People sometimes wonder why there has to be a post-mortem examination if it seems obvious that someone has died as the result of injuries sustained in a road traffic collision.  Firstly, it is important to ensure that no natural cause contributed to the collision e.g. a driver losing control of their vehicle following an unexpected heart attack.

The second reason is that careful documentation of the injuries can help explain how the accident happened, such as which part of a pedestrian was hit first and how they were moved by a vehicle. Often the pathologist is able to reassure the family that the nature of the injuries meant that the person who died lost consciousness very quickly and was not in pain for any length of time.

If a death is found to be from a non-natural cause, the coroner will hold an inquest. This is a formal court hearing where the coroner calls witnesses to give evidence on oath. It is different from other courts in that there is no prosecution or defence or contesting parties. The inquest has to determine who has died and how they came by the death. An inquest cannot attribute blame for a death but a coroner can require that organisations report to him or her on improvements in their procedures. One of the main reasons for an inquest is to learn from it and to help prevent future deaths in similar circumstances in the future.

Although an inquest is a formal court hearing, a coroner and his or her team are very aware of how difficult this can be for a family. There may be a delay of a few weeks or months before the inquest is held and it can feel like the clock has been turned back to the day of the death itself. However it is also a chance for the family to hear and understand, as far as is possible, what happened to their loved one.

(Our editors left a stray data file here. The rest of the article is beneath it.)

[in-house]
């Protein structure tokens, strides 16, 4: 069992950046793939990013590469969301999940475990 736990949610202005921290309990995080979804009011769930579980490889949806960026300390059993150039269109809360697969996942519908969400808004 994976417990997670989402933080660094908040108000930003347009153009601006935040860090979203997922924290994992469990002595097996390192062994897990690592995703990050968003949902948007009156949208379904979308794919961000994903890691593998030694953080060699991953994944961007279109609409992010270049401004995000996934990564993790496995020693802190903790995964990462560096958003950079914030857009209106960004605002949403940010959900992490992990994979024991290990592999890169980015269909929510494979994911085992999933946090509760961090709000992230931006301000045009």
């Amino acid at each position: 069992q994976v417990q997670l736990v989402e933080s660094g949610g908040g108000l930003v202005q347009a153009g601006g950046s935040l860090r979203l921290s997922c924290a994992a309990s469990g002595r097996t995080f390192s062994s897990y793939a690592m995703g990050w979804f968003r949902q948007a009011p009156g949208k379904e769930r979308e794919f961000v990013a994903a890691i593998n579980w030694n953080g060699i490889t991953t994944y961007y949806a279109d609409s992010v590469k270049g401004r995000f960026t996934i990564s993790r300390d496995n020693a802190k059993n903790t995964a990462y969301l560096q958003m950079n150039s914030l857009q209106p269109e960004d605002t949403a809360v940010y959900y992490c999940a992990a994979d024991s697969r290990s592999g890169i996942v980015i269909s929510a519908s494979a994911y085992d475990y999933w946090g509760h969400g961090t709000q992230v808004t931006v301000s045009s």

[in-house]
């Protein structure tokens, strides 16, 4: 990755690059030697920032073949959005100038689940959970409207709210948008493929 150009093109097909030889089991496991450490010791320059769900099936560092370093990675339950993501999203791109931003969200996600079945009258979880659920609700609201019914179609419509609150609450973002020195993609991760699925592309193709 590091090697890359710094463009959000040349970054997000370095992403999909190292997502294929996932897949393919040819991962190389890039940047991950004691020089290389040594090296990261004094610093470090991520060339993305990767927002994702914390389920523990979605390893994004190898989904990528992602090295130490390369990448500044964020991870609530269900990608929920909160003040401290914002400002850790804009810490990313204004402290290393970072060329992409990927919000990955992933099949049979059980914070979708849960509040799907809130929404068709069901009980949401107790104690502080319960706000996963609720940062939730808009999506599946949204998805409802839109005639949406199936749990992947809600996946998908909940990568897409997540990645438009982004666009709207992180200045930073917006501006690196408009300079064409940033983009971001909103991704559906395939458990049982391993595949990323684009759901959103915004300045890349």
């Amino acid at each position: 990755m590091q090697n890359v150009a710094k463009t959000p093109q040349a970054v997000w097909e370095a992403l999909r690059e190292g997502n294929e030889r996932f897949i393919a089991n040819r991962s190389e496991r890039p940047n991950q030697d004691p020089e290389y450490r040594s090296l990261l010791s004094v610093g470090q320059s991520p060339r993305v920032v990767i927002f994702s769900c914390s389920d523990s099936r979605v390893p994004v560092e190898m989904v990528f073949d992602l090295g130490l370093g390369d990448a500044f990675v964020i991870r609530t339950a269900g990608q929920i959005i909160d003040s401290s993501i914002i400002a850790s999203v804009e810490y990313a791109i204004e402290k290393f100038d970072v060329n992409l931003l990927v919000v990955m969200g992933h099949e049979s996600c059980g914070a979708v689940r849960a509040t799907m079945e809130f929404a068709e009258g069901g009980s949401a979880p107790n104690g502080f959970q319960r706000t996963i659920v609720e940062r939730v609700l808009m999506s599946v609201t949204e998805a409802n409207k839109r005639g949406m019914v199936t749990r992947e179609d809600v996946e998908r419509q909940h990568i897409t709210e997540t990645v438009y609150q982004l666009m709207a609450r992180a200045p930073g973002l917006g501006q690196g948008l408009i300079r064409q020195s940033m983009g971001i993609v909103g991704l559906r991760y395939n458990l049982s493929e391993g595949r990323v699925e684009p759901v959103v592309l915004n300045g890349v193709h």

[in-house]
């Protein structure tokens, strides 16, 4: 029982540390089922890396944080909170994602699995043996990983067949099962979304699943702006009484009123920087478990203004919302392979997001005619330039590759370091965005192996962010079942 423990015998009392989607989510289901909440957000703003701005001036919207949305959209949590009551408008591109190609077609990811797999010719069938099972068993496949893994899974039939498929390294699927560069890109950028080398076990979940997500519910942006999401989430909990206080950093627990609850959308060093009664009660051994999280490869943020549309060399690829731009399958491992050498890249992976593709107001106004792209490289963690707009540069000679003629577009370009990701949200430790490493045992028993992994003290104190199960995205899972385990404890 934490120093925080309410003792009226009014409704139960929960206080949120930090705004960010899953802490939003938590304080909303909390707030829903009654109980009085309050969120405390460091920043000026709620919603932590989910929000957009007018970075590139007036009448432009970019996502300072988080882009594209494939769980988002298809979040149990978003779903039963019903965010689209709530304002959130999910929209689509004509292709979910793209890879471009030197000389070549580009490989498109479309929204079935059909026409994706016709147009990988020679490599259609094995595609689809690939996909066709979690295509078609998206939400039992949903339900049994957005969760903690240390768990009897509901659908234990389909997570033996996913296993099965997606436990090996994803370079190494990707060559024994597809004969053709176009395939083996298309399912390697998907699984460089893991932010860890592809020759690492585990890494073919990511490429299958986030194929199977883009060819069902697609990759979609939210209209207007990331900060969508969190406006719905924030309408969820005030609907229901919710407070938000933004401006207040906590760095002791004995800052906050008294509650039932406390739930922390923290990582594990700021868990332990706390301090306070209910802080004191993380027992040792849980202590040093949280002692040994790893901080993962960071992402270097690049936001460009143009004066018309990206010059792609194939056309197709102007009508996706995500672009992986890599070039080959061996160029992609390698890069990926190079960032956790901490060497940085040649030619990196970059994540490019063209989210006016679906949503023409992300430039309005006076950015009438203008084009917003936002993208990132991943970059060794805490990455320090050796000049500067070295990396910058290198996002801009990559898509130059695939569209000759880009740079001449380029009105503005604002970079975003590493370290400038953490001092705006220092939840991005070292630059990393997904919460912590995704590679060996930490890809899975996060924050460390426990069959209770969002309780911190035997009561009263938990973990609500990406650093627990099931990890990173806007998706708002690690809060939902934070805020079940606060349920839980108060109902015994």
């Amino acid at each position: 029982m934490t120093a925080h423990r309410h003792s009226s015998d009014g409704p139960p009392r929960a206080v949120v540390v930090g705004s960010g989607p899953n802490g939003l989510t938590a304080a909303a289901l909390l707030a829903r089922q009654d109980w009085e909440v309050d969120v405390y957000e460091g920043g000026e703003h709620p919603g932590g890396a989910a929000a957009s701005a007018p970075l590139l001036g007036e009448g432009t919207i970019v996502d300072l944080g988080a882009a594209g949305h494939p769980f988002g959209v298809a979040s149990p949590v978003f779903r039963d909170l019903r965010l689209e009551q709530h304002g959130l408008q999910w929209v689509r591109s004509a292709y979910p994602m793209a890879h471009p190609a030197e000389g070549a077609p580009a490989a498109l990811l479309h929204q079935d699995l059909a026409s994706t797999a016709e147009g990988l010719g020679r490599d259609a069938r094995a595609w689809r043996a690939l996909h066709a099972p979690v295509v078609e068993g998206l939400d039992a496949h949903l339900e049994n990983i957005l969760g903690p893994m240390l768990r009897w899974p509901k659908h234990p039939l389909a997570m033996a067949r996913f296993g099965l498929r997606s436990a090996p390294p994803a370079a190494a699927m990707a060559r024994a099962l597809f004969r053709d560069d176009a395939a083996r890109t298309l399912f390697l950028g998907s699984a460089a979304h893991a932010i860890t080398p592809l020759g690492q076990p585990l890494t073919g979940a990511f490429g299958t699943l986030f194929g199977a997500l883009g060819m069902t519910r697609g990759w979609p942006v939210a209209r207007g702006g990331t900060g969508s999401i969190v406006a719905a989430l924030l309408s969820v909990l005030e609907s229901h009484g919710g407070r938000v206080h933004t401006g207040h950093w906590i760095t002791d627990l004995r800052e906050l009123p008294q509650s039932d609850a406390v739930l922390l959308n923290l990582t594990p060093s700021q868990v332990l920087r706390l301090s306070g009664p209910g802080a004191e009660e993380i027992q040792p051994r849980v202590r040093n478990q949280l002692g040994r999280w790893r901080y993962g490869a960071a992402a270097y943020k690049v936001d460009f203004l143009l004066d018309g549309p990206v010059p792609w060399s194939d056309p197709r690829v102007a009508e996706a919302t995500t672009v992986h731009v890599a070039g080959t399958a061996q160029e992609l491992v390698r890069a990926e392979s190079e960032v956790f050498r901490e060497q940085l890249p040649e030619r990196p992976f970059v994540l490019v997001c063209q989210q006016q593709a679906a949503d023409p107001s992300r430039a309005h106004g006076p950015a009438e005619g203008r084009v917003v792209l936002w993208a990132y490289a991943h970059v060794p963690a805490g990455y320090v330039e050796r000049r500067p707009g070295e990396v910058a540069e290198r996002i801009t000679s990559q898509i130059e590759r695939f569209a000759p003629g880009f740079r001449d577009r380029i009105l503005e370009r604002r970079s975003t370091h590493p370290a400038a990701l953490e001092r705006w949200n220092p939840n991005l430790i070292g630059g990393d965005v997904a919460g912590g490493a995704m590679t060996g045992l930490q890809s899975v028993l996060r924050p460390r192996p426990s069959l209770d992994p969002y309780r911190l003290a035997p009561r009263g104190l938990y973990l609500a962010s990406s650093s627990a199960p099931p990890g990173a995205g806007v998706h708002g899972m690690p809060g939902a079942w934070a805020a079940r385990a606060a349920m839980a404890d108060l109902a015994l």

Some courts are old and traditional in layout but others are in modern buildings. No-one wears wigs or gowns and the coroner will try and ensure that witnesses use plain English when giving their evidence or explain technical terms when they are necessary. The immediate family have the right to ask questions at an inquest but it is often easier to submit the questions you have to the coroner in advance of the inquest and the coroner will try and make sure they are answered if they are legally admissible. Information or questions not relevant to the death are not allowed.

Many courts use the Coroners’ Courts Support Service which helps care for families during inquests.

There are traditional ‘verdicts’ at the end of an inquest such as accident or misadventure but many coroners will now use a longer sentence to describe the circumstances of the death.

The coroner will forward all the information needed for registration of the death to the registrar and the family will be told when they can purchase death certificates if they require them.

The government has a very helpful guide for bereaved people coming into contact with Coroner Services which you can download. 

Deaths where the police are investigating

If police or other agencies such as the Health and Safety Executive have been involved in investigating the death, they will report their findings to the coroner. The post-mortem examination will be carried out by a pathologist with specialist forensic expertise.  If the Crown Prosecution Service is to prosecute someone for causing the death, the coroner will not hold an inquest, to avoid two courts examining the same death.  However, if no-one is charged in connection with the death, an inquest will be held and the finding may be that the person who died was killed by a person or persons unknown. 

If someone is to be prosecuted, they have the right to request an independent post-mortem of the body. If a coroner believes that someone may be prosecuted at a future date, they may order a second independent post-mortem examination so that this is available for the defence in the future. One of the reasons for doing this is so that the coroner can allow the family to make funeral arrangements.

A useful guide to Coroner's services can be downloaded Coroner Services Booklet